East: December rains significantly improved conditions across the region. The rains raised water levels in lakes, ponds and creeks. Winter pastures that were planted early showed good growth. In some cases, producers were already able to graze cattle on winter pastures. However, many producers continued to purchase and feed hay. Calving season began.
Far West: A snow before Christmas brought from 0.5 inch to as much as 3 inches of moisture. Cold daytime temperatures and below freezing temperatures at night finally gave way to a few warmer days with highs from the mid to upper 60s. Producers lost cattle in some areas due to poor forage quality and excessive mesquite bean consumption. Most pecan orchards were harvested. Pecan yields were low but quality was fair. Winter wheat and oats under irrigation were mostly in poor to fair condition with a few plots in good condition. Rangeland remained in poor condition. Cattle were in poor to fair condition with producers providing alfalfa cubes, molasses and syrup tubs. Some producers continued to sell cattle. Early calving herds were expected to begin calving soon. Producers finished shipping earlier backgrounded calves.
North: After December rains, soil moisture levels were short to adequate. Small grains and winter pastures were doing well. Most stock ponds received some runoff water. Cattle were in fair to good condition. Producers were still looking for hay. Feral hogs continued to be a major problem.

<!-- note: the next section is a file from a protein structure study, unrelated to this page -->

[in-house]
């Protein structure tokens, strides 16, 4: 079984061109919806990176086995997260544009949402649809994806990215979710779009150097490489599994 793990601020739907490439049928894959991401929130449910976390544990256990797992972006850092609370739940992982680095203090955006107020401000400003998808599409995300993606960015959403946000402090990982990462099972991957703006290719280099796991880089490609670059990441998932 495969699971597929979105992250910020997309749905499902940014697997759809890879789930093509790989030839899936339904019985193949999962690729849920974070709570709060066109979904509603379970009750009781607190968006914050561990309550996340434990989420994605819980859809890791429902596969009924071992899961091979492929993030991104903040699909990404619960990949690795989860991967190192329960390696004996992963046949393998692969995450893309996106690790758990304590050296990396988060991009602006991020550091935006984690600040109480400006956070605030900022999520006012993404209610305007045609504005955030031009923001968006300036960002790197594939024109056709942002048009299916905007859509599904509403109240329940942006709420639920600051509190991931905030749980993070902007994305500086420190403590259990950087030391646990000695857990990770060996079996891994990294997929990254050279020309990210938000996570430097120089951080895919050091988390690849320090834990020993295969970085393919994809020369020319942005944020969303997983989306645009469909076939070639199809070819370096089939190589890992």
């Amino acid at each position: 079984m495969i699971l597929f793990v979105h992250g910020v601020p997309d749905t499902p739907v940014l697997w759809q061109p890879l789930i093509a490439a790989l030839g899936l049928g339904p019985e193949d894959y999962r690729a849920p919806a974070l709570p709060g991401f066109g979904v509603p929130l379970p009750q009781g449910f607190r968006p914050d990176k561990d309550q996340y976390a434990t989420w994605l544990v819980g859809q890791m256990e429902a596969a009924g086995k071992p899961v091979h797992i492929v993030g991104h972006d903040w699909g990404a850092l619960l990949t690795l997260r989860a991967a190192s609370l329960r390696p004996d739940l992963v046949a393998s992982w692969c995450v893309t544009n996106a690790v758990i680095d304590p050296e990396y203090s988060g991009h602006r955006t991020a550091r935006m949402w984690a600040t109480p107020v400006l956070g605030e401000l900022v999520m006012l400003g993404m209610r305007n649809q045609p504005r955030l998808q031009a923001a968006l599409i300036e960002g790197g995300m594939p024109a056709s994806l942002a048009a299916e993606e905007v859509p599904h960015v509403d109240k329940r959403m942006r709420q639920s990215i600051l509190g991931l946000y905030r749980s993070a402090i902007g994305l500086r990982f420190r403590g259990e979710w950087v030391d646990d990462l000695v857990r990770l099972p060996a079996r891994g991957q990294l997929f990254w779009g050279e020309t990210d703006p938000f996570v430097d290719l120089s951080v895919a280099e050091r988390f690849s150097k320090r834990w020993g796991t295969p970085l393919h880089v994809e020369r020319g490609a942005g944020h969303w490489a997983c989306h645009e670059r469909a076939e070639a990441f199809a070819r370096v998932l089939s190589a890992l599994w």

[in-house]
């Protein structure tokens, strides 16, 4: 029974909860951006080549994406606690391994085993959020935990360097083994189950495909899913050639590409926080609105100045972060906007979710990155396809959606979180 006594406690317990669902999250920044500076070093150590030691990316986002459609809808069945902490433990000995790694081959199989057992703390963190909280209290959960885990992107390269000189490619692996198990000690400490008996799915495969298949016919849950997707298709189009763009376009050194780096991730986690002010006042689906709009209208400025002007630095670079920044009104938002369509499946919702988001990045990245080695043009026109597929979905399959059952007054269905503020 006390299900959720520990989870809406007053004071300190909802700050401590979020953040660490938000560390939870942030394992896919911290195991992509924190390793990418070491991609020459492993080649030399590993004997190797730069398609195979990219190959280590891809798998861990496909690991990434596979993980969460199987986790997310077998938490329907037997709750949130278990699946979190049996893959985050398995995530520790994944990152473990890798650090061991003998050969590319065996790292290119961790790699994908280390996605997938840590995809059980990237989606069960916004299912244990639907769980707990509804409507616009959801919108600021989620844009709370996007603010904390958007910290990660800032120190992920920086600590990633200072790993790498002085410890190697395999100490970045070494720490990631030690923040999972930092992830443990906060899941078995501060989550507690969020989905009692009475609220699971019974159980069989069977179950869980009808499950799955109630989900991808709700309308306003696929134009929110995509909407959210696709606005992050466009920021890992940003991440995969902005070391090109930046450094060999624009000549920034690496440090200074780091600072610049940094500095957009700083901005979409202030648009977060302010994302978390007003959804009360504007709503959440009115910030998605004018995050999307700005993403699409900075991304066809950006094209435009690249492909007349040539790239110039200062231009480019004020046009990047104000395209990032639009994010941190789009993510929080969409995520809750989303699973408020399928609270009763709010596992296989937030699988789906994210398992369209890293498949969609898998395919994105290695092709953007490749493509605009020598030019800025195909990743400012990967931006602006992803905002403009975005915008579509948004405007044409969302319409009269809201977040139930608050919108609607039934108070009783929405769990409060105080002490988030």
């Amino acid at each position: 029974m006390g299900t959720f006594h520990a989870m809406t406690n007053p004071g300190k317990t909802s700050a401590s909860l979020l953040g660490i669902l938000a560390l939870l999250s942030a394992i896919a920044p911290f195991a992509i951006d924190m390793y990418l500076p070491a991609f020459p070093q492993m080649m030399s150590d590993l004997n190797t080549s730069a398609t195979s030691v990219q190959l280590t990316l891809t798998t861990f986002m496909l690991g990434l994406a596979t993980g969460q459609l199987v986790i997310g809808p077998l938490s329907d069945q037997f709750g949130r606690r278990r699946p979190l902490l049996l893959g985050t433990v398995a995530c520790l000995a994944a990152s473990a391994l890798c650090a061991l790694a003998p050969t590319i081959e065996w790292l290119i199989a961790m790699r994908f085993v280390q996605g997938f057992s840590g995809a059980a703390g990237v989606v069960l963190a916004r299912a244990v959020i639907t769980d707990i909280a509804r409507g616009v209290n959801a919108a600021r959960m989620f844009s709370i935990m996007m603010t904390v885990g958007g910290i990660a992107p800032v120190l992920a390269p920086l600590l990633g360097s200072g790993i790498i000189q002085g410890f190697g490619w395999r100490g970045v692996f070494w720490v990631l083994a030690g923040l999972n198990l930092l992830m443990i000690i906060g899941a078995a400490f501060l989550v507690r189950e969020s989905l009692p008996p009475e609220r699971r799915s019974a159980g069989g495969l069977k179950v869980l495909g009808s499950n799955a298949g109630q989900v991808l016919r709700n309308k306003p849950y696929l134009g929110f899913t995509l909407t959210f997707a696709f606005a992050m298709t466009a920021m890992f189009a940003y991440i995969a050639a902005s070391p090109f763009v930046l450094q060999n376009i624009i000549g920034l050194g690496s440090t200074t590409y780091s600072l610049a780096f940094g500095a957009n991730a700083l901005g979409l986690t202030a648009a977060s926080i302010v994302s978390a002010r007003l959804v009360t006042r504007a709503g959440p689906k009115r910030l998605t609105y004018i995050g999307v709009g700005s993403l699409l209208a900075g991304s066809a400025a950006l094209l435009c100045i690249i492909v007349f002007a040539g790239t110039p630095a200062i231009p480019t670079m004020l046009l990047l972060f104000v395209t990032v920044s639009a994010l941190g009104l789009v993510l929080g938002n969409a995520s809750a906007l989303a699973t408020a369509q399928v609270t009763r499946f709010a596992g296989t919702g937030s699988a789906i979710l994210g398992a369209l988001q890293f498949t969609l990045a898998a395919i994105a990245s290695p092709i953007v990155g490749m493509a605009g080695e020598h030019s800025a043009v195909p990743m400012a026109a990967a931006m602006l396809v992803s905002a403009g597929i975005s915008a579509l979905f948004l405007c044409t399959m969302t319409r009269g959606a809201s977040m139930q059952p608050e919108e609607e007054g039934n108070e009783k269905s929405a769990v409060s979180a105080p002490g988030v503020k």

Panhandle: Rain and snow fell over most the region. Soil-moisture levels varied from adequate to very short, with most counties reporting short to very short. The cotton harvest was nearly complete. Winter wheat was in excellent to very poor condition, with most areas reporting poor to very poor. Dryland wheat was just beginning to emerge with the recent moisture. Rangeland and pastures varied from fair to very poor condition with most reporting very poor. Livestock producers continued supplemental feeding of cattle.
Rolling Plains: Some areas received moisture in December and saw improvement in rangeland and pastures as a result. Weather was mild with daytime highs from 50 to 60 degrees, and nighttime lows in the 30s. Small grains showed significant growth. Winter wheat was in good condition, and producers were able to turn cattle on to it for grazing before the end of December. The condition of livestock began to improve. Hay supplies remained short, and producers hoped to bale winter wheat not being grazed. Some counties lifted their burn bans.